'No crime' in unusual fantasies
An architect accused of murdering a childcare worker cannot be convicted on the basis of his thoughts or unusual fantasies, a jury has been told.
Judge Tony Hunt said the ingredients of murder have to be there if Graham Dwyer is to be found guilty of the murder of Elaine O'Hara, whose remains were found in the Dublin Mountains on September 13 2013.
Dwyer, 42, an architect from Kerrymount Close, Foxrock, south Dublin, has pleaded not guilty before Ireland's Central Criminal Court.
Charging the jury, Judge Hunt said the jurors were all adults and had been warned at the outset to stand down if they were squeamish, and they should not be shocked by sex scenes played in court.
They faced an odd situation as they would usually be shielded from certain aspects about the accused, to allow them make an objective finding.
But it was necessary for them to see and hear particular evidence which cast Dwyer in a "harsh and unforgiving" light because it was of potential relevance to the case, he said.
The judge said he wanted to dwell on this before the jury retires to consider its verdict.
Some of the video clips shown in court would have had a "visceral impact", he said.
Despite not having watched them in court, he assured the seven men and five women that he had watched them a number of times before.
These were not aired to have a "trousers down moment" designed to make the accused looked ridiculous, he said, but to allow the jury to assess the context of relations and motivations in the case.
The judge said any opinions or feelings about the activities involved had no part to play in a verdict.
"I want to triple underline that," he added.
Dwyer was manifestly guilty of certain misconduct but that was not a criminal offence, he said.
"I emphasise you have to put this to one side," he said.
Ms O'Hara was last seen on the day of her death, walking over a pedestrian railway bridge towards the sea near Shanganagh cemetery, outside Shankill, south Dublin, where her mother is buried.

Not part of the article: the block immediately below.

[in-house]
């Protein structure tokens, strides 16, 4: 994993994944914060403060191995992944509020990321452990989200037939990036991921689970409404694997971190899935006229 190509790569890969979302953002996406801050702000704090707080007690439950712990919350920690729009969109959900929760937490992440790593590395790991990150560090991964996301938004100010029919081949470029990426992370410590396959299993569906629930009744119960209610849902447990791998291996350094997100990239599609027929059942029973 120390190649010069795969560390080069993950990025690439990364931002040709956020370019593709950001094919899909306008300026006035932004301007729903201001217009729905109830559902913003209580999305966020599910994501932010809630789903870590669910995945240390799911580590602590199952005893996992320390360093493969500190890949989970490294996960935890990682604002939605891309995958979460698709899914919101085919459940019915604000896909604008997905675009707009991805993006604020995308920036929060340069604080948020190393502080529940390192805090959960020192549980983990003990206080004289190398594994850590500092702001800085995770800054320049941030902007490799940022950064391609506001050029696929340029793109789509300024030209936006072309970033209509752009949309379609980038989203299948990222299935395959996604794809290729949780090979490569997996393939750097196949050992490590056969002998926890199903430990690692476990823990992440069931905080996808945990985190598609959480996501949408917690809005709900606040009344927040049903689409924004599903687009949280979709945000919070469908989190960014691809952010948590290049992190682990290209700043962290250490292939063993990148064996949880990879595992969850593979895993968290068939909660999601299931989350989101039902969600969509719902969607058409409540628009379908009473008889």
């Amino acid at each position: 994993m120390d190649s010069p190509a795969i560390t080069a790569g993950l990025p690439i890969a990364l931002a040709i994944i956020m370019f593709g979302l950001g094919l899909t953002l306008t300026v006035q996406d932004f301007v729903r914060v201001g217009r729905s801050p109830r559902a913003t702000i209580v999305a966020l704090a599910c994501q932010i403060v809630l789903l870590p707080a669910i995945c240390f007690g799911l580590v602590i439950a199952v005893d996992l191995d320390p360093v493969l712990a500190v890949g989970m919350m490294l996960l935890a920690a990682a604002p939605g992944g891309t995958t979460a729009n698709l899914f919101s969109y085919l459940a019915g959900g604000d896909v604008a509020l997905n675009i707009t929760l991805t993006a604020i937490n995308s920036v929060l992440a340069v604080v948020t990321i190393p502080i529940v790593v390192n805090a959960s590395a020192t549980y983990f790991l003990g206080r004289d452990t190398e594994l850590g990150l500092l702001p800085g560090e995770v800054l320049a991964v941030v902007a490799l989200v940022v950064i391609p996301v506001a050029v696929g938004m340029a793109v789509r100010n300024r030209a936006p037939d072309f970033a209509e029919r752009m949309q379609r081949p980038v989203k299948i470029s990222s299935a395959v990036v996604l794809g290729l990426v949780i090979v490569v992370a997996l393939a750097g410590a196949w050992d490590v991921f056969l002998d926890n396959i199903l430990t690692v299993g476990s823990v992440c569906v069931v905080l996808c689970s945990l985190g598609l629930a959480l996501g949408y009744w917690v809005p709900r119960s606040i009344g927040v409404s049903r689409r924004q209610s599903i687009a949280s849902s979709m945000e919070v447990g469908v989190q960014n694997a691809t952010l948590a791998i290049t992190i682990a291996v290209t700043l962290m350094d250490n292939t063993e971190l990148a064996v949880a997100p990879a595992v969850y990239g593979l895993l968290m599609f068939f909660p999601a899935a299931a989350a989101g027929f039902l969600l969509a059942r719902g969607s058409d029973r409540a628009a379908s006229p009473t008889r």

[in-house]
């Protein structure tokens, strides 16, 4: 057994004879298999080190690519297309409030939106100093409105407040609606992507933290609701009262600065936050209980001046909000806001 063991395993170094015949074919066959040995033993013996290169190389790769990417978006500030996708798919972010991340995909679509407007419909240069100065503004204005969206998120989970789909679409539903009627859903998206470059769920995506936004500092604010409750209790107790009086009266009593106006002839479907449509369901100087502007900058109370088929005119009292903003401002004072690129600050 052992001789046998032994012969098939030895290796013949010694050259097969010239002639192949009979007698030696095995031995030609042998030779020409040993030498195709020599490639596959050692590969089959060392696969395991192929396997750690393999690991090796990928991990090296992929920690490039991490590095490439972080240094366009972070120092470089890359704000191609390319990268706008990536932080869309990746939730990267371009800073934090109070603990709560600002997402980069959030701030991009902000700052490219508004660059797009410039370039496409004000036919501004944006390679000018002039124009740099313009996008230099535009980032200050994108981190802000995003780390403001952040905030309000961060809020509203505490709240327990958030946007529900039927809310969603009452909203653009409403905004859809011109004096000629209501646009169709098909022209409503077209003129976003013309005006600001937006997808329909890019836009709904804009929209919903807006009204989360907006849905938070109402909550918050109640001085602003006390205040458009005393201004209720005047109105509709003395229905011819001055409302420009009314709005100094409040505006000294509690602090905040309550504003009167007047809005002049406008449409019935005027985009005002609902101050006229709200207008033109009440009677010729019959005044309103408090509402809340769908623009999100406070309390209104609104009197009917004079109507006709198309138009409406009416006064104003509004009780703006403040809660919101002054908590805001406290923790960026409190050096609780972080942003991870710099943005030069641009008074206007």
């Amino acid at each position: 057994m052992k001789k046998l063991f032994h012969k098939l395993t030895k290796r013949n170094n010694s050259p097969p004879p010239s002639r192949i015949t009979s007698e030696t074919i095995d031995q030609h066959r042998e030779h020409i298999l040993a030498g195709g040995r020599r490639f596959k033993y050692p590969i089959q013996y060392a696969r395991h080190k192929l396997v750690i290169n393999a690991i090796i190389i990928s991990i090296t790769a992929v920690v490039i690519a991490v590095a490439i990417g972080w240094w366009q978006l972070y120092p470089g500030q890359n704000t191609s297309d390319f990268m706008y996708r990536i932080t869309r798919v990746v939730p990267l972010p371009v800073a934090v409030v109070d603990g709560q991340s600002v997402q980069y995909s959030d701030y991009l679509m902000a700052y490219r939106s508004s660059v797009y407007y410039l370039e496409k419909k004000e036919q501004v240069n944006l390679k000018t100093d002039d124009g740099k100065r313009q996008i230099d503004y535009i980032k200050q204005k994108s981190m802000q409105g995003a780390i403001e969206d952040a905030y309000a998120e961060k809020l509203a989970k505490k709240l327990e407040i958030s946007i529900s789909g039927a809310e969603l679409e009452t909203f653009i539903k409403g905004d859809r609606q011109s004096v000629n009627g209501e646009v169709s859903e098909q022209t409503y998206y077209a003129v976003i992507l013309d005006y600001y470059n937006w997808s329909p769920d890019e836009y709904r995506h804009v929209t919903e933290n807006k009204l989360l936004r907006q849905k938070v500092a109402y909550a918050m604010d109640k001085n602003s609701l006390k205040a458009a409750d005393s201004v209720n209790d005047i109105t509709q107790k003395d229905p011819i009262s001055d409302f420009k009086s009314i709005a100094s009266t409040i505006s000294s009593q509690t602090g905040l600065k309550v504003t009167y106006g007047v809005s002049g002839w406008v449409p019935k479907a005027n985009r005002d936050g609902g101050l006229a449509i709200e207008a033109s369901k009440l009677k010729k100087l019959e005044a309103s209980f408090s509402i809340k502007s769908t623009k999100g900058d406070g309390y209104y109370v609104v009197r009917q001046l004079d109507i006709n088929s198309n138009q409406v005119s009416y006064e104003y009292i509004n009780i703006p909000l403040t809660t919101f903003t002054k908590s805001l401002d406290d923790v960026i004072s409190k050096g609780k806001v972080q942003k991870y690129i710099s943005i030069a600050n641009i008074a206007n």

At noon that day, she left St Edmundsbury Hospital, where she had about six weeks of treatment for psychiatric illness.
Her remains were discovered more than a year later on Killakee Mountain by a dog walker. Because they were so badly decomposed a cause of death could not be determined.
During the trial, jurors were shown evidence of text messages and video footage which the prosecution allege reveal a manipulative BDSM (bondage, domination and sadomasochism) relationship between the pair.
Defence lawyers say there is no evidence Ms O'Hara was stabbed to death and the prosecution case was based on "fantasy documents" and other material.
Judge Hunt said the jury would have to decide if it was reasonably possible that what Dwyer was involved in was the "product of an unusual mind or was there something more to it than that" and whether he was prepared to take the ultimate step in a fantasy.
"Proof of thoughts does not constitute a crime, proof of unusual fantasies does not constitute a crime," he said.
The jurors were told a crime could only be constituted if they were satisfied the ingredients of murder were there.
"There are no thought crimes you can convict in this case," he added.
During the trial, the jury was brought to events up to 6pm on August 22 2012 - the day Ms O'Hara went missing - and had to consider what happened in the following three hours or so, the judge said.
Mr Dwyer's work phone was operational in Foxrock just before 9pm, he added.
They needed to decide if the prosecution had proven its allegation.
"You can blow away all the fuss and hoopla that deems to have attached itself to this case," he said.
Dwyer remains innocent unless the jury finds otherwise and the jurors would have to clear their heads of the "fog and smoke that surrounds aspects of the case", he added.
"I'm asking you again to leave sentiment and emotion out of it," he said.